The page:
A few days after his 74th birthday, Don Stivers received his dream gift—a new heart.
“I was born with a very lousy heart,” he explained. “Growing up, I decided I was going to overcome it and go to the Olympics and be a strong boy. And so everything I did was against doctors’ orders. They said don’t run, don’t do this, but I did anyway, and I would turn blue and pass out, and my mother would revive me.”
Stivers went on to be a high jumper at University of California, Los Angeles. He didn’t make it to the Olympics, but he stayed active through the years by hiking, playing softball, running, swimming and biking.
When he was around 58, the California native started having problems with his energy. On a particularly difficult day, Stivers’ wife drove him four hours to a hospital in Santa Barbara, where he was diagnosed with ventricular fibrillation.
From that point forward, he had implantable cardioverter defibrillators in his chest to help his heartbeat stay on track. He went through six in all.
“Then the last one, the wires had torn the tricuspid valve so badly that the heart was in such sad shape,” said Stivers. “My cardiologist sent me to Cedars-Sinai, and because they couldn’t repair the heart, I ended up [going to the cardiology] team and they said, “In your condition, a transplant is the way to go.'”
Stivers, a land surveyor, wasn’t the typical candidate for a new heart.
Dr. Dominic Emerson, associate surgical director of heart transplant and mechanical circulatory support in the Smidt Heart Institute at Cedars-Sinai, said, “We do more adult heart transplants at Cedars than any other center in the country and really the world. Because of that, we’re able to expand who we are able to transplant. And as a consequence, some places would not have listed Don because of his age. And then because of his size [he is 6 foot, 4 inches tall], it becomes even fewer the number of organs that he can take.”
Fortunately for Stivers, Cedar-Sinai’s heart institute was hoping to broaden its donor base with the help of a new technology.Staff readying for another mission at Van Nuys airport, Calif.
TransMedics’ Organ Care System, nicknamed Heart-in-a-Box, allows organs to live outside of bodies for a longer period of time, meaning hospitals can scout a larger geographic radius for possible donors.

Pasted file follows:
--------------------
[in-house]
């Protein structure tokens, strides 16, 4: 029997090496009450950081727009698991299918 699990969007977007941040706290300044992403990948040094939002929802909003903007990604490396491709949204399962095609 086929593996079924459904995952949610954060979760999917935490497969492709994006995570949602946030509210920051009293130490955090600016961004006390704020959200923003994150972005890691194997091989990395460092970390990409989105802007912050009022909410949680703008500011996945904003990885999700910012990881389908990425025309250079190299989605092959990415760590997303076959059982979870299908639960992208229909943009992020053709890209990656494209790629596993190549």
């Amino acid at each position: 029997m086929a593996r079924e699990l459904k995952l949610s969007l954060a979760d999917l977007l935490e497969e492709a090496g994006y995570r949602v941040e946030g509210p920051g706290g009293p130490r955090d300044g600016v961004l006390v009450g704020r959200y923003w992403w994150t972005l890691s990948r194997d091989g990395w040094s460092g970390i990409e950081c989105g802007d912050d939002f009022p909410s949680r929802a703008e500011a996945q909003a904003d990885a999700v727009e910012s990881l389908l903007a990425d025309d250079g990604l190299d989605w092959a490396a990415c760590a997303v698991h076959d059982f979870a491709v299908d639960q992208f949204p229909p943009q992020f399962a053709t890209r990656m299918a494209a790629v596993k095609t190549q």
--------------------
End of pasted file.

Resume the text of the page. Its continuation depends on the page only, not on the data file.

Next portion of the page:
Traditionally, organs are put on ice, where a heart, for example, can only stay viable for about four hours. With Heart-in-a-Box, currently under review by the U.S. Food and Drug Administration, the organ is connected to a portable device that mimics how it would act within the human body.
Cedars-Sinai had taken part in some early Heart-in-a-Box trials within the hospital’s normal geographic bounds. But when the surgeons got a call from Hawaii about a relatively large heart that came from a youthful, athletic person, they raced to Van Nuys Airport.
At dinnertime on March 1, Stivers got a phone call.
“We found a match,” a hospital employee told him. “You should be down here by the time the donor heart makes it back.”
Stivers and his wife arrived at the hospital around midnight, and the operation began a couple of hours later. The procedure was successful, and Stivers became the first person on the mainland to ever receive a heart from Hawaii.
“The surgeon, after he put it in, he sort of out of the corner of his mouth says, “Trust me, you have the perfect heart,'” Stivers recalled.
Stivers, who was estimated to have six to 12 months left to live with his old heart, is surpassing recovery expectations. He and his wife, kids, grandkids and great grandchildren are grateful for the added time.
“I look forward to cliff jumping and swimming and biking, hiking and doing things,” said Stivers. “I’m 74 years old, but I’m 24 in the head.”
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